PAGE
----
No. 576 Squadron (RAF): Second World War

No. 576 Squadron (RAF): Second World War

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No. 576 Squadron (RAF) during the Second World War

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No.576 Squadron was a Lancaster bomber squadron that served with No.1 Group from its formation late in 1943 until the end of the Second World War.

The squadron was formed at Elsham Wolds on 25 November 1943 around C Flight, No.103 Squadron. It became operational on 2 December and formed part of Bomber Command's main force from then until the end of the war.

During this period No.576 Squadron flew on 189 bombing raids and two mine laying raids, losing 66 aircraft from a total of 2,788 sorties.

The loss of one of those aircraft nearly caused a major disaster. On the night of 6/7 May 1944 Air Commodore R. Ivelaw-Chapman, a former staff officer who had just taken command of a 'base' (several airfields) in No.1 Group, decided to fly as second pilot. His aircraft was the only one lost during an attack on Aubigne. Because of his previous staff role, in which he had been involving in the planning for D-Day, Ivelaw-Chapman wasn't meant to take part in raids over hostile territory. He survived the loss of his aircraft, and for some time afterwards there was a great deal of concern that he would be identified and handed over to the Gestapo for interrogation. Luckily he was never identified as a former staff officer and spent the rest of the war in a normal POW camp.

November 1943-September 1945: Avro Lancaster I and III

November 1943-October 1944: Elsham Wolds
October 1944-September 1945: Fiskerton

Squadron Codes: UL

November 1943-September 1945: Bomber Command main force

Part of
November 1943-September 1945: No.1 Group, Bomber Command


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576 Squadron was formed on 25 November 1943 at RAF Elsham Wolds in Lincolnshire under the command of Wing Commander G.T.B Clayton DFC. "A" Flight was formed under Squadron Leader Dilworth and composed of 4 experienced aircrews drawn from 101 Squadron, with the remainder drawn from the Group 1 Heavy Conversion Units. "B" Flight was formed under Squadron Leader Attwater and consisted of 13 experienced aircrew and 9 aircraft from "C" Flight of 103 squadron.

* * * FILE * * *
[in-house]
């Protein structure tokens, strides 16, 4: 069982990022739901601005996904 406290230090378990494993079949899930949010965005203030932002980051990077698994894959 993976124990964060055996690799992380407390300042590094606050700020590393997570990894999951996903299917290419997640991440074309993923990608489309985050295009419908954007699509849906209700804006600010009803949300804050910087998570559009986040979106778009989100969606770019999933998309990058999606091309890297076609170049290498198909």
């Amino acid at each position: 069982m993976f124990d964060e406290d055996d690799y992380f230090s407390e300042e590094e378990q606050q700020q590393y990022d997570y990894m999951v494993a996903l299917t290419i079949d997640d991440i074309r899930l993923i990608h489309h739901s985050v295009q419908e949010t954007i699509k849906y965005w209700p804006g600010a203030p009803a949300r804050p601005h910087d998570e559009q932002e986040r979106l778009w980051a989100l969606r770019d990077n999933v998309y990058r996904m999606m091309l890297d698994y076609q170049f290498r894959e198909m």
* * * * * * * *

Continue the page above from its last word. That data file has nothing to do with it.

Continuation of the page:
576 Squadron commenced operations in the night of 2/3 December 1943, when seven Avro Lancasters were sent out to bomb Berlin. FSGT John Booth RAAF and crew in UL-R2 (W4123) failed to return from this operation. Eleven months later 576 Squadron moved to RAF Fiskerton, a little way outside Lincoln. During its brief period of existence 576 Squadron operated only one type of aircraft, the Avro Lancaster four-engined heavy bomber. It carried out 2,788 operation sorties with the Lancaster, with the loss of 66 aircraft. The last bombs of the squadron were dropped on 25 April 1945, when 23 of the squadrons aircraft bombed Obersalzberg with no loss of personnel. During this period, 576 Squadron flew 2,788 operational sorties 67 aircraft were lost, including two abandoned over France in February 1945.

576 then took part in Operation Manna - the dropping of food supplies to the Dutch Operation Exodus - repatriation of British ex-POWs to Great Britain Operation Post Mortem - testing the efficiency of captured German early-warning radar and Operation Dodge-the transport of British troops to Great Britain from Italy. 576 Squadron's last operation was part of Operation Manna in which 28 aircraft were detailed to drop food to the starving Dutch people in Rotterdam on 7 May 1945.

576 Squadron was disbanded at Fiskerton on 13 September 1945.

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